Mugabe in weird Uhuru celebrations

HARARE - Former president Robert Mugabe marked Zimbabwe’s Independence Day celebrations surrounded by relatives and close allies at his majestic Borrowdale home on Wednesday, rebuffing President Emmerson Mnangagwa who officiated at the main ceremony held at the National Sports Stadium on the same day.

Mugabe, who has kept to his immaculate sense of dressing, declined an invitation sent to him by his successor on the basis that the current administration was in power “illegally” and therefore had no right to preside over the ceremony.

While some opposition parties, notably the MDC led by Nelson Chamisa, graced the occasion to mark the country’s 38th birthday, Mugabe — who presided over the country’s affairs for 37 years before the army removed him from power — would have none of it.

Instead, he chose to celebrate the historic day when he was installed as the country’s first black prime minister at his Blue Roof mansion, far from the madding crowd.

“He had a very small function held to commemorate Independence Day and he did so in the company of his family and allies. He had no reason to attend the celebrations held at the National Sports Stadium even though an invitation had been sent to him,” a source said.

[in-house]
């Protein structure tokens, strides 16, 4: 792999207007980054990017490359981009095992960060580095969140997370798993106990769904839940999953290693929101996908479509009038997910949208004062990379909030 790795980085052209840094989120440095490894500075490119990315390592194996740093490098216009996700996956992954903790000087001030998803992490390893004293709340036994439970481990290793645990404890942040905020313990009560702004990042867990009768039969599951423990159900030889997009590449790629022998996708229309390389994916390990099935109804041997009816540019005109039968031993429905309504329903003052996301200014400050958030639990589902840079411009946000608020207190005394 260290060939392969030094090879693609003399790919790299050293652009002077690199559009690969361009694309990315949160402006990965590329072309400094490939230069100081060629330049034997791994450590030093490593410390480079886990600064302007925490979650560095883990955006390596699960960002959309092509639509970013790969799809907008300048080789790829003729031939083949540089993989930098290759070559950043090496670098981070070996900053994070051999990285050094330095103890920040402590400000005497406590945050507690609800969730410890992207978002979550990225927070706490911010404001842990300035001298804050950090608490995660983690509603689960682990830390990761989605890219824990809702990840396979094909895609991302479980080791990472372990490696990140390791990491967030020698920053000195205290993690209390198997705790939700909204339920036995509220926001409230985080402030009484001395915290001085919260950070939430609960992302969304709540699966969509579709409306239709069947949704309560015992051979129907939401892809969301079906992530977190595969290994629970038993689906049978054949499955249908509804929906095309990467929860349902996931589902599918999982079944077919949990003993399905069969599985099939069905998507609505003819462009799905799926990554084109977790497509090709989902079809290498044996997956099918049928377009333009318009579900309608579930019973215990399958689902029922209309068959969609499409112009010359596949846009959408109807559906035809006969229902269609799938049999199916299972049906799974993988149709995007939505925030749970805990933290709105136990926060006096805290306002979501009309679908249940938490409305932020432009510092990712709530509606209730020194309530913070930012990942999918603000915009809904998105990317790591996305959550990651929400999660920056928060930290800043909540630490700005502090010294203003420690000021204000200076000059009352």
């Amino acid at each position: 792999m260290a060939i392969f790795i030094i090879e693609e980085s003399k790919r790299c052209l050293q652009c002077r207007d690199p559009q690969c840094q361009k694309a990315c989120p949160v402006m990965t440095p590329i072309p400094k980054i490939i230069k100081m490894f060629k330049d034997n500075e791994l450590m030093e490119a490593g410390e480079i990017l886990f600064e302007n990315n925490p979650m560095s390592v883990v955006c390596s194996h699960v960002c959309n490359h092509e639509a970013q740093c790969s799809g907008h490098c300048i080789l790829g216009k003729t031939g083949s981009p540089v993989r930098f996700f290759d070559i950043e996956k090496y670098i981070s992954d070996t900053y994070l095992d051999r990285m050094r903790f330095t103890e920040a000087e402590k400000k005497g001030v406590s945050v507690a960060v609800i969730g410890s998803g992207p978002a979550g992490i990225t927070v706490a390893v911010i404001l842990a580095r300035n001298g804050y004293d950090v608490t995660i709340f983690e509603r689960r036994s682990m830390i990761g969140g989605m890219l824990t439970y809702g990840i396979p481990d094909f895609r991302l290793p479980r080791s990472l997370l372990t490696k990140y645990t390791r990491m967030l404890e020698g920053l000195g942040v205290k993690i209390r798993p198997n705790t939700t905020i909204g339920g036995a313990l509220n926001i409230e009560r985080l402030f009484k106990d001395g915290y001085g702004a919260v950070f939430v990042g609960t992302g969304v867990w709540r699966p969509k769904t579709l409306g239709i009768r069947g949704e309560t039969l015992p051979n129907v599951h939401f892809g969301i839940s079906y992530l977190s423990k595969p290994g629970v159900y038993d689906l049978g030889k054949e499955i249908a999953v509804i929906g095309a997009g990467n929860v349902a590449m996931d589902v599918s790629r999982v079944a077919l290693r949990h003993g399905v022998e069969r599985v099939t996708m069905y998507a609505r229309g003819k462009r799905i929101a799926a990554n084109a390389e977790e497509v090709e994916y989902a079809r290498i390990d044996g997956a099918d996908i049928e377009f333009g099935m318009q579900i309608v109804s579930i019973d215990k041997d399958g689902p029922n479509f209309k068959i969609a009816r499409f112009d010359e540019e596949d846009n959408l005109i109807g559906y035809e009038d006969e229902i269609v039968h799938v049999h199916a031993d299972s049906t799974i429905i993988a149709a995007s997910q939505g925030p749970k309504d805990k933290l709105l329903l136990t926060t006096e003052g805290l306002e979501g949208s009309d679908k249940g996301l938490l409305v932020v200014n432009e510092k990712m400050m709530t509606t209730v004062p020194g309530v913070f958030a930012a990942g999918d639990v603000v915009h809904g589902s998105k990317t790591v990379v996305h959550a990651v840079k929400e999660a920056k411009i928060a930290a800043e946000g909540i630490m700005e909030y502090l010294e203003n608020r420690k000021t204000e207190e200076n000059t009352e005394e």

Mugabe is on record saying he was forced to resign by the military which backed Mnangagwa.

He has so far scoffed at attempts by mediators sent by government to convince him to support his successor.

Political analysts told the Daily News yesterday that until Mnangagwa gets the mandate from the people in an election scheduled for this year, he will not be able to do much to convince Mugabe to support his administration.

Professor of world politics at the London School of Oriental Studies, Stephen Chan said for now, Mnangagwa finds his hands tied to deal with the stubborn Mugabe who still regards himself as the country’s president.

“At the age of 94 and with his legacy of economic stagnation, there can be no comeback. He has no political party that would support him, no army. Mnangagwa has it all. For that reason, Mnangagwa can just let the old man fret. As long as Mugabe does that, Mnangagwa knows the electorate will view him as the new president as the better choice,” said Chan.